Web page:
Rock Paper Scissors in Haskell

This is a simple Rock Paper Scissors game in Haskell, it was made as an exercise in learning Haskell, especially the syntax, data constructors, and IO.

Program Design

This is a very simple program. The parts of the code that has to do with the logic is actually very short and simple, because RPS has very simple rules:

-- Player or AI can make any of these moves each turn
data Move = Rock | Paper | Scissors deriving (Show)

-- Player is the current person playing, and AI is our intelligent program!
data Winner = Player | AI | Draw deriving (Show)

-- use a throwaway function getWinner' because
-- we want to be clear that `user' is the first parameter
getWinner :: Move -> Move -> Winner
getWinner user ai = getWinner' user ai
  where getWinner' Rock Paper     = AI
        getWinner' Rock Scissors  = Player
        getWinner' Paper Scissors = AI
        getWinner' Paper Rock     = Player
        getWinner' Scissors Rock  = AI
        getWinner' Scissors Paper = Player
        getWinner' _        _     = Draw

-- a heuristics
makeAIMove :: Move
makeAIMove = Paper

I think the getWinner method is quite ugly, but I haven’t thought of a good way to write it. Maybe I can differentiate the Move to UserMove or AIMove, something along those lines, so I can make use of the type checker to ensure what that the arguments are fed correctly.

The AI is currently really smart, reason is that I’m not concerned with learning about random numbers now, I just want this to be an exercise in writing Haskell, doing IO and some other stuff.

Interaction with User

This is a text-based game, so there are quite a few instances where the program prints a line, and gets another line of input from the user, which resulted in me writing this helper:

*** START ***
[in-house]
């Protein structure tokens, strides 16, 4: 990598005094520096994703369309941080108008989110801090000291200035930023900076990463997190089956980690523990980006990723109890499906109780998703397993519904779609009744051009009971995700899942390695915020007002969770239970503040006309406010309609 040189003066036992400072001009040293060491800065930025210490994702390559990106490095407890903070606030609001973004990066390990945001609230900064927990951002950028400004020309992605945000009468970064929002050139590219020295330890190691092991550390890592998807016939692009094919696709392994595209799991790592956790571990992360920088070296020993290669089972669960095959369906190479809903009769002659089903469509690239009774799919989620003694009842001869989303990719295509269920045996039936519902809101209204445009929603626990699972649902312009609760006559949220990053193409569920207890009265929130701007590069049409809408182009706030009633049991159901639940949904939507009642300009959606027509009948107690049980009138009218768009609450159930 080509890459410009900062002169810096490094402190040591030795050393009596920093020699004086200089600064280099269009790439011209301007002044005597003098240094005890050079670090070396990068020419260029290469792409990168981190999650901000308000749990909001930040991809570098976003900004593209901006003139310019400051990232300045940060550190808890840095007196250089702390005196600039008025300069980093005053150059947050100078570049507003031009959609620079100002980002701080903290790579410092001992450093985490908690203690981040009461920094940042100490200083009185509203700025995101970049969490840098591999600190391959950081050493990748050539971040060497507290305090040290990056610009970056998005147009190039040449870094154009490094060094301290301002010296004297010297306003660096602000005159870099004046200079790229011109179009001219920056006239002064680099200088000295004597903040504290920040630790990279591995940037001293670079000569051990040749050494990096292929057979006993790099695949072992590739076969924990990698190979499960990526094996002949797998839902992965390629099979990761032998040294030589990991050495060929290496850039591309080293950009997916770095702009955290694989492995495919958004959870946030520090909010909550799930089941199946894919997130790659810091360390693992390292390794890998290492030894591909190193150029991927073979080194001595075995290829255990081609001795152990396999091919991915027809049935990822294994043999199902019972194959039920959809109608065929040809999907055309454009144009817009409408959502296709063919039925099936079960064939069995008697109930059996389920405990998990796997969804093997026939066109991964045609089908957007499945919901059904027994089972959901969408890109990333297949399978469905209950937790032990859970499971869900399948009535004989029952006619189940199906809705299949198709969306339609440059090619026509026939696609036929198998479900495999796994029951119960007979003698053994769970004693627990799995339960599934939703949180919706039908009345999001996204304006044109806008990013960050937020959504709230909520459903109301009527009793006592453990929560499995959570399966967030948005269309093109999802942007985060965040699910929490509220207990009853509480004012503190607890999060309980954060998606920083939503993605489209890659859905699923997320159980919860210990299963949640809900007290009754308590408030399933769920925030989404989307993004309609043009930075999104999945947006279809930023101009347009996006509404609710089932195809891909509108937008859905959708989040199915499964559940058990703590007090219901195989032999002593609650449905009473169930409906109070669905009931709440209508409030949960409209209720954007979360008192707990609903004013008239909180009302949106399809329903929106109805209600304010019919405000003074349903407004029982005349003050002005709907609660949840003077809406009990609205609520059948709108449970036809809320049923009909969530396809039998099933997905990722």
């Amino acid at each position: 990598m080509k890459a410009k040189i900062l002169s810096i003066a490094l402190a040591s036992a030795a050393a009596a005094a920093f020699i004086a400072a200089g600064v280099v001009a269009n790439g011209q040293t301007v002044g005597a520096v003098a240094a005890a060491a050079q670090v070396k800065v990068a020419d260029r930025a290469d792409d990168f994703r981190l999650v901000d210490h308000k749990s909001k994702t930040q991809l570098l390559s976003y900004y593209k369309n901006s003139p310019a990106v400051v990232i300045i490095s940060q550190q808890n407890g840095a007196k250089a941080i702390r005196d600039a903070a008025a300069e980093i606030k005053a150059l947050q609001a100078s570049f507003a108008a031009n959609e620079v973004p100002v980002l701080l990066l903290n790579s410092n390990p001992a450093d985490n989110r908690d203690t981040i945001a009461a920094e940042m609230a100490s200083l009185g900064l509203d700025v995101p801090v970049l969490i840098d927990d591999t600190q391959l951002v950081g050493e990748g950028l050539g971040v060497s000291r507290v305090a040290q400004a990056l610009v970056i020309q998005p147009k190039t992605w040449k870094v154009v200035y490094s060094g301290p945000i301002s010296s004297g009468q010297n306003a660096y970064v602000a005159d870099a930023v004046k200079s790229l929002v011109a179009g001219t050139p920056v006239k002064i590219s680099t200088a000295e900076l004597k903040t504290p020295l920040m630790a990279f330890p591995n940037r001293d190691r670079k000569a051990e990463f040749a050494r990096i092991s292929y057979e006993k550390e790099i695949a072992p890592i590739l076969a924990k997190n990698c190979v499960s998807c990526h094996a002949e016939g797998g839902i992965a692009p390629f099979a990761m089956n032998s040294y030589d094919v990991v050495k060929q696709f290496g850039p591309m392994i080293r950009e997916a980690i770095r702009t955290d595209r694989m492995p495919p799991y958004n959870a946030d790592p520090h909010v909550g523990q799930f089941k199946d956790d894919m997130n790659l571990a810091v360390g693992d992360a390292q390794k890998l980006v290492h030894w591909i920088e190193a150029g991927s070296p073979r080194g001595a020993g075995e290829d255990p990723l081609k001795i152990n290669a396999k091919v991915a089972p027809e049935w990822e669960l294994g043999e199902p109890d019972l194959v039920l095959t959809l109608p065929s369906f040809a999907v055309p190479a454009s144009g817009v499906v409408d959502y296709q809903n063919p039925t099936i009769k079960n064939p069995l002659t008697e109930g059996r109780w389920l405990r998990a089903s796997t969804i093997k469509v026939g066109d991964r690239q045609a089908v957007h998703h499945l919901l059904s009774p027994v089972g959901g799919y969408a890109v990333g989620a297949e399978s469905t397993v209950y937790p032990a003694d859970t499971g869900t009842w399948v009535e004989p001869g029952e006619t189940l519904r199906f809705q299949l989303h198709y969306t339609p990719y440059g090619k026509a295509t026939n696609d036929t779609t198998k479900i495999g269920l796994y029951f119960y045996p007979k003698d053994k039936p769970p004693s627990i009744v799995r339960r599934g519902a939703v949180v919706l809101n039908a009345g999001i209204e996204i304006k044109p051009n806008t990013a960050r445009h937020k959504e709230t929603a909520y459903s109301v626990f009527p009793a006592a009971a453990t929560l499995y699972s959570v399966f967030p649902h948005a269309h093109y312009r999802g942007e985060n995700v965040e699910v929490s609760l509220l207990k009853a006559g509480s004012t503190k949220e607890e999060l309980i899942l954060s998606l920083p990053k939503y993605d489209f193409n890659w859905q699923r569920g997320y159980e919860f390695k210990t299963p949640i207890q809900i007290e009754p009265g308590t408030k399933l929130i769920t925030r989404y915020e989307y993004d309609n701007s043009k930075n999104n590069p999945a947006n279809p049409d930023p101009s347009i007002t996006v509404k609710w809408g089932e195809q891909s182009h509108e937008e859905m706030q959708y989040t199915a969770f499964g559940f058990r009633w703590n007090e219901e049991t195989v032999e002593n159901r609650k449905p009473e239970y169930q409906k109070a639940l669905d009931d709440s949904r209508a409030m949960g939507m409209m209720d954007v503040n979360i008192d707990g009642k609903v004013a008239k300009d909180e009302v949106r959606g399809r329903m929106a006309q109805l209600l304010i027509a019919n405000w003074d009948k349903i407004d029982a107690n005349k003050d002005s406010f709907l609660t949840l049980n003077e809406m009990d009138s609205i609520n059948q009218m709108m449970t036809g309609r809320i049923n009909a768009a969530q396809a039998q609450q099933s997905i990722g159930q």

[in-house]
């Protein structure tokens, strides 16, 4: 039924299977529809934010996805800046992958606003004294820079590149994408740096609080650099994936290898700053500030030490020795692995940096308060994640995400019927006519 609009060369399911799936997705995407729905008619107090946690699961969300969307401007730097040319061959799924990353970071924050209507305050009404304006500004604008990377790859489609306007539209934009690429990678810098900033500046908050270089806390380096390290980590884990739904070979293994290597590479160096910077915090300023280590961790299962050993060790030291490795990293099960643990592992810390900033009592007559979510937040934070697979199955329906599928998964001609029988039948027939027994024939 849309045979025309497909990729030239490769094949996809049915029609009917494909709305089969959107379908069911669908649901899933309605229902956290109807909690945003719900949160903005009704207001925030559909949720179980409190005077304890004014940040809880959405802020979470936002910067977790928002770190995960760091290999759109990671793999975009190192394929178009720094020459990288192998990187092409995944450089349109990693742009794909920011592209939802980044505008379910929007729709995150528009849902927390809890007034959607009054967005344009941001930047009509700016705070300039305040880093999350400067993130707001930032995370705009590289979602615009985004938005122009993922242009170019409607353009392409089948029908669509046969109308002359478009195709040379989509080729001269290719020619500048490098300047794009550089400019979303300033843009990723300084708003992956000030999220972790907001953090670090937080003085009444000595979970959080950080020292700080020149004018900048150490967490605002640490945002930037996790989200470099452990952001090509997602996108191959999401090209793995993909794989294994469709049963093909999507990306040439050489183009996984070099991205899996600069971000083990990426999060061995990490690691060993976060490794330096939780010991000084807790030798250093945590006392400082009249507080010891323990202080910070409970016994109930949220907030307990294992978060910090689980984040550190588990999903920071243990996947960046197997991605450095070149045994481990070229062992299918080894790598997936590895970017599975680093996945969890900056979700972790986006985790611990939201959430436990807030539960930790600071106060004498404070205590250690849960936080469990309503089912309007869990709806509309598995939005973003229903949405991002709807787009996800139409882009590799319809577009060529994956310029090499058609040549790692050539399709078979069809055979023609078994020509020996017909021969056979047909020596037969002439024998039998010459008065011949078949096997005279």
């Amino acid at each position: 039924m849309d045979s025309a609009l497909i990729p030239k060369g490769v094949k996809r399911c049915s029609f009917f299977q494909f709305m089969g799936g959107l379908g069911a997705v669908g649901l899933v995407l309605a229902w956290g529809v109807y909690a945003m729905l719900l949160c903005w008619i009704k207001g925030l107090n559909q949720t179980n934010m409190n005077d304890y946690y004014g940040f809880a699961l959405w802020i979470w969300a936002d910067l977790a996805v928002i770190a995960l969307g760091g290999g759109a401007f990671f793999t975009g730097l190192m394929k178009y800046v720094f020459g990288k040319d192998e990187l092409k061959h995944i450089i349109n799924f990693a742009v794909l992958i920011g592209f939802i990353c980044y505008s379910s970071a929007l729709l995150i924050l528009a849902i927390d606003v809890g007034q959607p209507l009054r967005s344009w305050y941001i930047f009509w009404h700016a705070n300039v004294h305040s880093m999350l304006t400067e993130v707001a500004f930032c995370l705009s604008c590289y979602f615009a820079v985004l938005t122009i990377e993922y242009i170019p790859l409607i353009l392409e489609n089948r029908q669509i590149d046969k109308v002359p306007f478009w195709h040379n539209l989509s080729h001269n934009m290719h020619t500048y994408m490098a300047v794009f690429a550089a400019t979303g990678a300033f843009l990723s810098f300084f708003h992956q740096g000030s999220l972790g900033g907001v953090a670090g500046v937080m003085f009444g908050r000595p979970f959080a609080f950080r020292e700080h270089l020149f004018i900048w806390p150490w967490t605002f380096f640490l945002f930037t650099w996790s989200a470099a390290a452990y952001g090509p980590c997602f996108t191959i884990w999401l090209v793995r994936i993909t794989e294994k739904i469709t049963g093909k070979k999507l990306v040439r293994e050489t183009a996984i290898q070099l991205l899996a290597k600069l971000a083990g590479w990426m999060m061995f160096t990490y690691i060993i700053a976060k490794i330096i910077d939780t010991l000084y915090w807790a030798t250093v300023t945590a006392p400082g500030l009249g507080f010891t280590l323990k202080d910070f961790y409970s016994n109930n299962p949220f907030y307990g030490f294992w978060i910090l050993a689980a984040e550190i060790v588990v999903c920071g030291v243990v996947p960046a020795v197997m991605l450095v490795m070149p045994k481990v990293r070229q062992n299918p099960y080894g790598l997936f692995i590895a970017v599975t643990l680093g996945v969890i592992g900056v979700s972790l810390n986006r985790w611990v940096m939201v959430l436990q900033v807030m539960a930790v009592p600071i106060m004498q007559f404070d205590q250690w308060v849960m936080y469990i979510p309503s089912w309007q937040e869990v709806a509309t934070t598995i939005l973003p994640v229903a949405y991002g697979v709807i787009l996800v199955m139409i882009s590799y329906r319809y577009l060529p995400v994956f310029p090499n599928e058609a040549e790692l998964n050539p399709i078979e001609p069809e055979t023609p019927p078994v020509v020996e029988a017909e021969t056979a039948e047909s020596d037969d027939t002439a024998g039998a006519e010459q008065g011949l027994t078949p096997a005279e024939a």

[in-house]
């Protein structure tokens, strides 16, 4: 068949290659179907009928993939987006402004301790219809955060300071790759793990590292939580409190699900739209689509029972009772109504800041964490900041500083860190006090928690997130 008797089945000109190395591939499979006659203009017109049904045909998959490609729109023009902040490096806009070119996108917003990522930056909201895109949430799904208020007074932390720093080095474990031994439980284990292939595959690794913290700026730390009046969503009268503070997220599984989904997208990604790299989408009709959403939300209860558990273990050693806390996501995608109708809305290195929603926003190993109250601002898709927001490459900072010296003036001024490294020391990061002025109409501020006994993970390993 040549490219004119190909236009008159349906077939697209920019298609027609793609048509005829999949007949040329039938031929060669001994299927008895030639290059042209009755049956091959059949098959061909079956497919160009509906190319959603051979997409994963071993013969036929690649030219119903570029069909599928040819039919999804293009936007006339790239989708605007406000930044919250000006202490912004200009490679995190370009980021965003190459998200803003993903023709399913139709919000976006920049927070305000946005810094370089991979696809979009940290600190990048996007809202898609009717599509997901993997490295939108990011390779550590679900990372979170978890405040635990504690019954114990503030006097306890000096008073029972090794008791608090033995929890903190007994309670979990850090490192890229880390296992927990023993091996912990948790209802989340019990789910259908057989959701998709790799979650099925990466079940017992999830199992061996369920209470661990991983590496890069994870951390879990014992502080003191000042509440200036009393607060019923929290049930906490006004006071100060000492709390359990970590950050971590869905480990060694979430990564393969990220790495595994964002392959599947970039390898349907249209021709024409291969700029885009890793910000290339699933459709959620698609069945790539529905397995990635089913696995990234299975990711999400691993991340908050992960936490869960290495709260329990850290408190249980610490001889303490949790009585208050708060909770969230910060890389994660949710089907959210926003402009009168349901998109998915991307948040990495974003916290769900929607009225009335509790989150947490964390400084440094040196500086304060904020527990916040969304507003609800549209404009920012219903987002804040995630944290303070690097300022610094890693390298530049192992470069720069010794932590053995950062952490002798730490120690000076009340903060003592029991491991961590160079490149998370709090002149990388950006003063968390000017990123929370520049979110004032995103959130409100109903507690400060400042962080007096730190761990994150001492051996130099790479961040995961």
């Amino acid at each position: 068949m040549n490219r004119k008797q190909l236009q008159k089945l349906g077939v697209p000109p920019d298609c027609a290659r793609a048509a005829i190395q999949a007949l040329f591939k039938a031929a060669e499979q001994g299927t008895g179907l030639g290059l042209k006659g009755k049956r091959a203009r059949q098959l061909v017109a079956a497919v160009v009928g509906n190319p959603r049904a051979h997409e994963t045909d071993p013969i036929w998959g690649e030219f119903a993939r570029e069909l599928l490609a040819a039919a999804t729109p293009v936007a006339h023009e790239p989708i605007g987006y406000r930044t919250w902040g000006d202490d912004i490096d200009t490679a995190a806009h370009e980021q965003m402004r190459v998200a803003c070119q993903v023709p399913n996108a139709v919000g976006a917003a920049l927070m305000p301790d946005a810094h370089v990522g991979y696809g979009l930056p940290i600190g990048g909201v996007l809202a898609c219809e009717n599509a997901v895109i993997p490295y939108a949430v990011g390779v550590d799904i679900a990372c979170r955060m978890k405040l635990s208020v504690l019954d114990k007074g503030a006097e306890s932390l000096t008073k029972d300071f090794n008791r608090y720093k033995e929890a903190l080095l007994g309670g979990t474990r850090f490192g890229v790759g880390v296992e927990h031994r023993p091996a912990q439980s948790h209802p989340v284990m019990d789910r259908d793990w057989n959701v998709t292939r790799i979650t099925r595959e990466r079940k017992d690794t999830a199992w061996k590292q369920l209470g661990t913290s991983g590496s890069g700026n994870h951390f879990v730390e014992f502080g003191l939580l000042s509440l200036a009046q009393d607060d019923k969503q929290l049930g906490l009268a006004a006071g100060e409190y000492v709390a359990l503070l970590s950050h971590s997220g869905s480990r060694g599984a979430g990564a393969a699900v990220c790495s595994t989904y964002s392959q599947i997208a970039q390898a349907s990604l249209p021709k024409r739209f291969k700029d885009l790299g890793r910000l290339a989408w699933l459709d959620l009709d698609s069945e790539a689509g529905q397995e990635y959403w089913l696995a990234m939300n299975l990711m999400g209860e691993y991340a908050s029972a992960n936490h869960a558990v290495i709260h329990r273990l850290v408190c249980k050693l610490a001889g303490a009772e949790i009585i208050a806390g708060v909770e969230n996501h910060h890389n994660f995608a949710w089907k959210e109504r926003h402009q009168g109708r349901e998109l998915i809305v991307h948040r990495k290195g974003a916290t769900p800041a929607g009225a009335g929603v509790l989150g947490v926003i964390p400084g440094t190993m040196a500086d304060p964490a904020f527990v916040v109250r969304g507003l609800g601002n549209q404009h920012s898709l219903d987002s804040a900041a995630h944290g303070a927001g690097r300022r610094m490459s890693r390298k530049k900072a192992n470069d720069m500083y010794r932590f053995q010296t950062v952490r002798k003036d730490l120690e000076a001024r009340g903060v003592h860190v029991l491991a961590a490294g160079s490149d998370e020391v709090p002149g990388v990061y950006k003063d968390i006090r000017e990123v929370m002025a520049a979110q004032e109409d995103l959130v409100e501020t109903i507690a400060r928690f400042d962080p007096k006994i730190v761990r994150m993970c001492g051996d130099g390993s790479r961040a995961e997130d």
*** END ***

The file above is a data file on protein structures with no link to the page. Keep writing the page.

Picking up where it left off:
getResponse :: String -> IO String
getResponse s = putStrLn s >> getLine

The >> operator basically discards whatever output putStrLn s gives. This is required because getLine does not take any arguments.

Initially I wanted to define all the interaction strings else where, thereby removing magic constants, and also stick to the DRY principle:

welcomeMessage :: String
welcomeMessage = "Lets play Rock Paper Scissors"

But I found this to be too verbose and distracting. I decided that instead of doing this, I should refactor it such that a string is only used at a single place. I made good progress with that, and the only String that is repeated is the prompt/insructions.

Handling invalid input

I handled invalid input using Either and recursion. Either allows me to determine if the user’s input was valid or not, and this check is done by convertToMove:

-- handle invalid cases
convertToMove :: String -> Either String Move
convertToMove input = convert $ map toLower input
  where convert "r" = Right Rock
        convert "s" = Right Scissors
        convert "p" = Right Paper
        convert _   = Left "I don't know that move!"

The above function is called by another function, getValidMove, whos job is to get a valid move from the user. By pattern matching against the value of convertToMove, it can either display the error message when it is a Left, and recursively call itself, or it will return the Move.

getValidMove :: IO Move
getValidMove = do
  userMove <- convertToMove <$> getResponse "What's your move?"
  case userMove of
    Left msg -> do
      putStrLn msg
      putStrLn "R for rock, P for paper, S for scissors."
    Right m  -> return m

This is called from within the game function. game runs a single round of RPS, which is marked by an outcome, or a Winner.

game :: IO ()
game = do
  userMove <- getValidMove
  play userMove makeAIMove
  choice <- getResponse "Continue? Y/N"
  continue choice
    where play m ai = putStrLn $ announceWinner $ getWinner m ai
          continue "y" = game
          continue _ = do putStrLn "Thanks for playing!"

announceWinner’s role is to give the correct String output given an outcome of a game. This is to showcase how creative I can be with messages :P

-- Gives the correct anouncement String for different outcomes of the game
announceWinner :: Winner -> String
announceWinner AI     = "The AI won :)"
announceWinner Draw   = "It was a draw!"
announceWinner Player = "Yay you won!"

As explained above, getValidMove will always give a IO Move, so the value of userMove is always a Move. This delegation of retrieving and validating the user’s input for a move simplifies this function. I should adopt this way of building and composing functions more.

The entire program runs in the main function:

main :: IO ()
main = do
  -- Message to user when the user first runs this program
  putStrLn "Lets play Rock Paper Scissors"
  -- Instructions on ohw to play this game
  putStrLn "R for rock, P for paper, S for scissors."

This function is extremely simple, it just prints a welcome message and instructions for new players.

So that’s it, my first haskell program from scratch! Pretty happy with it now, next idea I will try is probably another simple game, like tic tac toe or some.